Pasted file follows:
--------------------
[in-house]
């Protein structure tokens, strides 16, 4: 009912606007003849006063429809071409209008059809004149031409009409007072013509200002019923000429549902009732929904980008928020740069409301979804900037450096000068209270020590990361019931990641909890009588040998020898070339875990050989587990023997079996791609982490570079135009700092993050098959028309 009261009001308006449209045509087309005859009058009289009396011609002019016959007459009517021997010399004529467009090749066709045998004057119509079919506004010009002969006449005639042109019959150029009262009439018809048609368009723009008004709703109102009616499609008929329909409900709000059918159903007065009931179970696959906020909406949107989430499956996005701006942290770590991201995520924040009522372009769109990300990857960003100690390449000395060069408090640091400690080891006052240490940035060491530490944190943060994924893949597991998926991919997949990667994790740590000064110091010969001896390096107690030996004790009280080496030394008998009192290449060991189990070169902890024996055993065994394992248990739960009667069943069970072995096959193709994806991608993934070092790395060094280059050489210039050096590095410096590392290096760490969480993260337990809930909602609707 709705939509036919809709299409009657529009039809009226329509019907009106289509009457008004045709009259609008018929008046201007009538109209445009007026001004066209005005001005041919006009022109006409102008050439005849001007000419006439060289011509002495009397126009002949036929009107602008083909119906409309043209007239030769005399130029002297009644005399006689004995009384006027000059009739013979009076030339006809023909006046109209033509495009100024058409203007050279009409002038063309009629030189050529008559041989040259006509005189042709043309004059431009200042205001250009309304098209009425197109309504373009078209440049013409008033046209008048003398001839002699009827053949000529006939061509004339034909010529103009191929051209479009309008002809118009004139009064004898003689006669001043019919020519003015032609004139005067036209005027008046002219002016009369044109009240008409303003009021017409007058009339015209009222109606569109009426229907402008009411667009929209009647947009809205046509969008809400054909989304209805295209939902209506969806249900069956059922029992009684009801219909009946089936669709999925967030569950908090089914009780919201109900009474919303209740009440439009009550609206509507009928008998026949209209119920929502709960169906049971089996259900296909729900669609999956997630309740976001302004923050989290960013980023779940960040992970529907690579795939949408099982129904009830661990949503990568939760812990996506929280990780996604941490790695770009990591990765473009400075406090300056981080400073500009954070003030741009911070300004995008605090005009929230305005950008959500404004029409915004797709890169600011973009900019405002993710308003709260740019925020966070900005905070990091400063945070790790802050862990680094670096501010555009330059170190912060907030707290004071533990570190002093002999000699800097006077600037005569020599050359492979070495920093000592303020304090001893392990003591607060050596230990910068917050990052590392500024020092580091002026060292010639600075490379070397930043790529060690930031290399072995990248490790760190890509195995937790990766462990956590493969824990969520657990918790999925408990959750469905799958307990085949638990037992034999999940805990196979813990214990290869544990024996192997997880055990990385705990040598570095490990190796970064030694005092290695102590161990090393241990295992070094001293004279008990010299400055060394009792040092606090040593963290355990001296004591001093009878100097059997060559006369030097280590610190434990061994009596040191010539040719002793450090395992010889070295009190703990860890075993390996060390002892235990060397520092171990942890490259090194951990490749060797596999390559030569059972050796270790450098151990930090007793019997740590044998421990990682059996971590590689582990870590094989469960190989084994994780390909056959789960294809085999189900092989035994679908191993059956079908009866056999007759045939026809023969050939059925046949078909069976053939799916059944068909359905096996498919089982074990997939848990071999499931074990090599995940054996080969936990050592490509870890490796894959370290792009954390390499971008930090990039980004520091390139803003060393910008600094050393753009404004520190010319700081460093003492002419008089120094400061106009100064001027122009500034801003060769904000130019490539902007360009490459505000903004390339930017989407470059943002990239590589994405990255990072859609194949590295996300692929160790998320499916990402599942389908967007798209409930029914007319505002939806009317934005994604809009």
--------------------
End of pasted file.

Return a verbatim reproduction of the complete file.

[in-house]
């Protein structure tokens, strides 16, 4: 009912606007003849006063429809071409209008059809004149031409009409007072013509200002019923000429549902009732929904980008928020740069409301979804900037450096000068209270020590990361019931990641909890009588040998020898070339875990050989587990023997079996791609982490570079135009700092993050098959028309 009261009001308006449209045509087309005859009058009289009396011609002019016959007459009517021997010399004529467009090749066709045998004057119509079919506004010009002969006449005639042109019959150029009262009439018809048609368009723009008004709703109102009616499609008929329909409900709000059918159903007065009931179970696959906020909406949107989430499956996005701006942290770590991201995520924040009522372009769109990300990857960003100690390449000395060069408090640091400690080891006052240490940035060491530490944190943060994924893949597991998926991919997949990667994790740590000064110091010969001896390096107690030996004790009280080496030394008998009192290449060991189990070169902890024996055993065994394992248990739960009667069943069970072995096959193709994806991608993934070092790395060094280059050489210039050096590095410096590392290096760490969480993260337990809930909602609707 709705939509036919809709299409009657529009039809009226329509019907009106289509009457008004045709009259609008018929008046201007009538109209445009007026001004066209005005001005041919006009022109006409102008050439005849001007000419006439060289011509002495009397126009002949036929009107602008083909119906409309043209007239030769005399130029002297009644005399006689004995009384006027000059009739013979009076030339006809023909006046109209033509495009100024058409203007050279009409002038063309009629030189050529008559041989040259006509005189042709043309004059431009200042205001250009309304098209009425197109309504373009078209440049013409008033046209008048003398001839002699009827053949000529006939061509004339034909010529103009191929051209479009309008002809118009004139009064004898003689006669001043019919020519003015032609004139005067036209005027008046002219002016009369044109009240008409303003009021017409007058009339015209009222109606569109009426229907402008009411667009929209009647947009809205046509969008809400054909989304209805295209939902209506969806249900069956059922029992009684009801219909009946089936669709999925967030569950908090089914009780919201109900009474919303209740009440439009009550609206509507009928008998026949209209119920929502709960169906049971089996259900296909729900669609999956997630309740976001302004923050989290960013980023779940960040992970529907690579795939949408099982129904009830661990949503990568939760812990996506929280990780996604941490790695770009990591990765473009400075406090300056981080400073500009954070003030741009911070300004995008605090005009929230305005950008959500404004029409915004797709890169600011973009900019405002993710308003709260740019925020966070900005905070990091400063945070790790802050862990680094670096501010555009330059170190912060907030707290004071533990570190002093002999000699800097006077600037005569020599050359492979070495920093000592303020304090001893392990003591607060050596230990910068917050990052590392500024020092580091002026060292010639600075490379070397930043790529060690930031290399072995990248490790760190890509195995937790990766462990956590493969824990969520657990918790999925408990959750469905799958307990085949638990037992034999999940805990196979813990214990290869544990024996192997997880055990990385705990040598570095490990190796970064030694005092290695102590161990090393241990295992070094001293004279008990010299400055060394009792040092606090040593963290355990001296004591001093009878100097059997060559006369030097280590610190434990061994009596040191010539040719002793450090395992010889070295009190703990860890075993390996060390002892235990060397520092171990942890490259090194951990490749060797596999390559030569059972050796270790450098151990930090007793019997740590044998421990990682059996971590590689582990870590094989469960190989084994994780390909056959789960294809085999189900092989035994679908191993059956079908009866056999007759045939026809023969050939059925046949078909069976053939799916059944068909359905096996498919089982074990997939848990071999499931074990090599995940054996080969936990050592490509870890490796894959370290792009954390390499971008930090990039980004520091390139803003060393910008600094050393753009404004520190010319700081460093003492002419008089120094400061106009100064001027122009500034801003060769904000130019490539902007360009490459505000903004390339930017989407470059943002990239590589994405990255990072859609194949590295996300692929160790998320499916990402599942389908967007798209409930029914007319505002939806009317934005994604809009």